Of course it’s fair.

    Sectarianism is a major problem in our society.

    Sectarianism at local football grounds is not the sole problem of Linfield FC.

    It’s something that the IFA and clubs need to continue working at to seek it’s eradication.

    Similar problems exist at football grounds in Scotland – both sides of the divide engaged in it.

    People who only highlight the flaws in one community, whilst ignoring the problem with their own community, are part of the sectarian problem.

    They are not part of any solution.

    “Let’s face it, when Northern Ireland fans started booing Scotland players who played for Celtic and cheering the Rangers contingent in Scotland colours, something is wrong”

    Again, you make my point for me.

    You seem to forget the booing of Rangers players (and cheering of Celtic players) not too far down the road.

    You forget the “Stand Up If You Hate the Brits” chants, the “add ons” to The Fields, the racist abuse of players, the chants in support of paramilitary organisations (responsible for sectarian slaughter) that eminates from “fans” of a nationalist/republican hue.

    I’ll skip on the, pointless, youtube wars.

    Therefore, I conclude, that you must have a bigoted, sectarian, agenda.

  • kensei

    Sammy

    AFAIK St Malachy’s has had a go at introducing rugby in recent times. And I do seem to recall some limited success in GAA as well as soccer in my time there.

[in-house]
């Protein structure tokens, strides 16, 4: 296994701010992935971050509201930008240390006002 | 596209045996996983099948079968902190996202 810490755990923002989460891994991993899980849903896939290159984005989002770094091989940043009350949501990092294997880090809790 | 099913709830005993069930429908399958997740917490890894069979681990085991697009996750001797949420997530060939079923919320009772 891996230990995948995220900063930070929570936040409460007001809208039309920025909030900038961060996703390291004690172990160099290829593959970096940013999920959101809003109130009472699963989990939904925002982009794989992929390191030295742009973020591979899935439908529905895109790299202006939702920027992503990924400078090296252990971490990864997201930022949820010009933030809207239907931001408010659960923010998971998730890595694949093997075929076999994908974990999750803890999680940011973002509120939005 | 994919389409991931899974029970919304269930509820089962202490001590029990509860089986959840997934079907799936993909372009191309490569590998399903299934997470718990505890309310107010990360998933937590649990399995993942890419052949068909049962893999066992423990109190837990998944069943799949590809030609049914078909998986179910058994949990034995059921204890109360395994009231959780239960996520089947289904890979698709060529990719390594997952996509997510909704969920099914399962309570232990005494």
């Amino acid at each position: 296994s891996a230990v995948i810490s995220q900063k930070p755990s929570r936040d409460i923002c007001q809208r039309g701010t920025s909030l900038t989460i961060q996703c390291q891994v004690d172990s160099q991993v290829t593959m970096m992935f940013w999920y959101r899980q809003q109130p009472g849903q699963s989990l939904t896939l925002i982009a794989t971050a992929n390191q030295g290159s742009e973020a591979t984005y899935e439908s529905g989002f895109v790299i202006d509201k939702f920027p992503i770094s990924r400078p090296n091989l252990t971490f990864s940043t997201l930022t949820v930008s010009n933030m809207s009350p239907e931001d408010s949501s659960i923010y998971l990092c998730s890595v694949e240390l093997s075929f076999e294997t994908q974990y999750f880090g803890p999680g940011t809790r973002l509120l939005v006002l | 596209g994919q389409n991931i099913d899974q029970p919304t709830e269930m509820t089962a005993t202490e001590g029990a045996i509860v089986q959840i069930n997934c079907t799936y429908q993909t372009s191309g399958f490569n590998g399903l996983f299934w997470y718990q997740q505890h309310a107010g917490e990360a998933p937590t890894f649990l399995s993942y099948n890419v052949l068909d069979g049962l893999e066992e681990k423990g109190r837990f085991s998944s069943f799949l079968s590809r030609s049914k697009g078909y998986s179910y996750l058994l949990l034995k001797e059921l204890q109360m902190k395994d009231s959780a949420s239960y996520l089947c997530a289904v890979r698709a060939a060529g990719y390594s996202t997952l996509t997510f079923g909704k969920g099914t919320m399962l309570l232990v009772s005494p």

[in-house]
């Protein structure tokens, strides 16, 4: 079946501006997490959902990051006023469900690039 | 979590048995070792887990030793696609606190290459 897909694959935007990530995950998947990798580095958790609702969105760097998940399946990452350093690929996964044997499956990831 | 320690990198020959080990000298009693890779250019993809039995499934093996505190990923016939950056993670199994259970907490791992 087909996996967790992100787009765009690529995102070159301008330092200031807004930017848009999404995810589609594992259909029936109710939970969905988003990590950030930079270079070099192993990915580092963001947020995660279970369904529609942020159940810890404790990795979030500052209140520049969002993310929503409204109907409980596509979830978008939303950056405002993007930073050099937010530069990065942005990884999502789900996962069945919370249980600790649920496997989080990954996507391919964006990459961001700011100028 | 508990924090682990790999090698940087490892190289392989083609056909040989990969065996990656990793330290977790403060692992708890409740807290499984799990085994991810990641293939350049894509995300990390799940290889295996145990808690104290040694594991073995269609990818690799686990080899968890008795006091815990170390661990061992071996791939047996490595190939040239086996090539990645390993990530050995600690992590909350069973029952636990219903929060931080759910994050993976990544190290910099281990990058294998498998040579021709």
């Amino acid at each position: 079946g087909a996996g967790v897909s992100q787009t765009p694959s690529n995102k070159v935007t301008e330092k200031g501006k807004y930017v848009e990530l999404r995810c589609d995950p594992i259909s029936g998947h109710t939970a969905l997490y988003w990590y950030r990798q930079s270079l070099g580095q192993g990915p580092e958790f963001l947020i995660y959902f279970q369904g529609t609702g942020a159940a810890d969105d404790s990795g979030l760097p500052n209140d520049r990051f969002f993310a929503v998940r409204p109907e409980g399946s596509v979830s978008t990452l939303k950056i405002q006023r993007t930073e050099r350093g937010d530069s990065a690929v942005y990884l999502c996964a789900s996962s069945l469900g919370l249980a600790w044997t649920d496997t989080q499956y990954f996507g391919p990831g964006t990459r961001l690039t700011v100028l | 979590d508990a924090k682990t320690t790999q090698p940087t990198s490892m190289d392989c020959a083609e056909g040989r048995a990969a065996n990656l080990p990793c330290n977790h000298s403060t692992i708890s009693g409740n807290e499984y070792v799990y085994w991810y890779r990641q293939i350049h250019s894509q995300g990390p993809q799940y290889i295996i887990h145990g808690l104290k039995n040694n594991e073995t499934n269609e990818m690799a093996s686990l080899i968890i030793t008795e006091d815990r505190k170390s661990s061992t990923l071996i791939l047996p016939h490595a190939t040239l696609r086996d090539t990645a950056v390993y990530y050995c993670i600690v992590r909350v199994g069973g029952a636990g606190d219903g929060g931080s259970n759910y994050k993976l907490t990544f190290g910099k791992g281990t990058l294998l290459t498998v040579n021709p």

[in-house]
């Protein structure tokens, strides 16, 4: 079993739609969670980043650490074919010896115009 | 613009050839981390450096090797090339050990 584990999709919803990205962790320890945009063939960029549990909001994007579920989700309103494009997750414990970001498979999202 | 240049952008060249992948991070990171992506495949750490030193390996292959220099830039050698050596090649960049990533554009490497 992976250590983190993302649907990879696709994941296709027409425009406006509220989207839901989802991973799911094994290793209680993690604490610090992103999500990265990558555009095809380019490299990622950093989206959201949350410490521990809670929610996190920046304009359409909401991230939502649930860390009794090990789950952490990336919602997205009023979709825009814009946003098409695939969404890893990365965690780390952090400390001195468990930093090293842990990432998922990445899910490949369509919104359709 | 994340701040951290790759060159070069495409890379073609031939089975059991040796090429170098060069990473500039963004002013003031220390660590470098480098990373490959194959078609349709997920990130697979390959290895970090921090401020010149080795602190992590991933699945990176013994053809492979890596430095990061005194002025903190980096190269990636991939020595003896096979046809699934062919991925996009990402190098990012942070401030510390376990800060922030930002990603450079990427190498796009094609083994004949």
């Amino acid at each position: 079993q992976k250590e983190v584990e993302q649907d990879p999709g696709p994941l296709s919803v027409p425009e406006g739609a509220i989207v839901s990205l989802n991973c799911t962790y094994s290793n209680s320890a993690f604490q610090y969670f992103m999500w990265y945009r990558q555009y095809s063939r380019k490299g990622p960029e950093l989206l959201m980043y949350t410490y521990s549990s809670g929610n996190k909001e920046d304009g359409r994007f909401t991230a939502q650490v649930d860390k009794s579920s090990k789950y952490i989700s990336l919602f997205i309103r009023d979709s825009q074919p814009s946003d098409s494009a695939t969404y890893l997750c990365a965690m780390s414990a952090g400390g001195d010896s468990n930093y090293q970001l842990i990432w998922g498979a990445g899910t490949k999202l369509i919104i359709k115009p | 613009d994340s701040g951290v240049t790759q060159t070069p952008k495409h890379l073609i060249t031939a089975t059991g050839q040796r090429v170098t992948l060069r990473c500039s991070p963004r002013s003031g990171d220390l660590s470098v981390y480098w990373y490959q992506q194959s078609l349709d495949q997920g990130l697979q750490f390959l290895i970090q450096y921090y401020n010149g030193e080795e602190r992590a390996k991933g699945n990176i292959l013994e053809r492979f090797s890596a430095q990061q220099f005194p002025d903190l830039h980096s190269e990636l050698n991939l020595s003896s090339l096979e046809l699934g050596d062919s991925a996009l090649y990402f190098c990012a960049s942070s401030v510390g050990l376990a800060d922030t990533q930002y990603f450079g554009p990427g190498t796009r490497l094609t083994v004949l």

Basketball and cross country running were the other really big things at St Mac’s.

  • rubin

    Realist

    The podcast relates to the Carnegie Irish league and the IFA international team, which is what i commented on.

    The main difference between the supporters of Northern Ireland and other club & international teams is the ability of their support to target their own players because of their religious persuasion or club allegience.

    Lennon,Jennings,Rogan etc…were all targeted by their own supporters, rather than opposition support.

    I mentioned the NI v Scotland to game to emphasise that for many of your supporters,their own political, religious and club allegience is more important than supporting ‘their’ team.

    Why else would you cheer the opposition players?

    And what about the flying of the banner “Thank you Sir David – our culture is not a crime,”

    I know the IFA president is an active member of the orange order, but i wasn’t aware that they were playing Scotland!

  • austin

    I see the ‘best fans in Europe’ have been the victims of an unprovoked sectarian attack by Slovakian security men. No doubt Realist will conclude that this attack was part of a sectarian agenda and that the Slovakian goons are ‘part of the problem and not part of the solution’.

  • lee

    It seems that some bottles and glasses were flying around during the skirmish!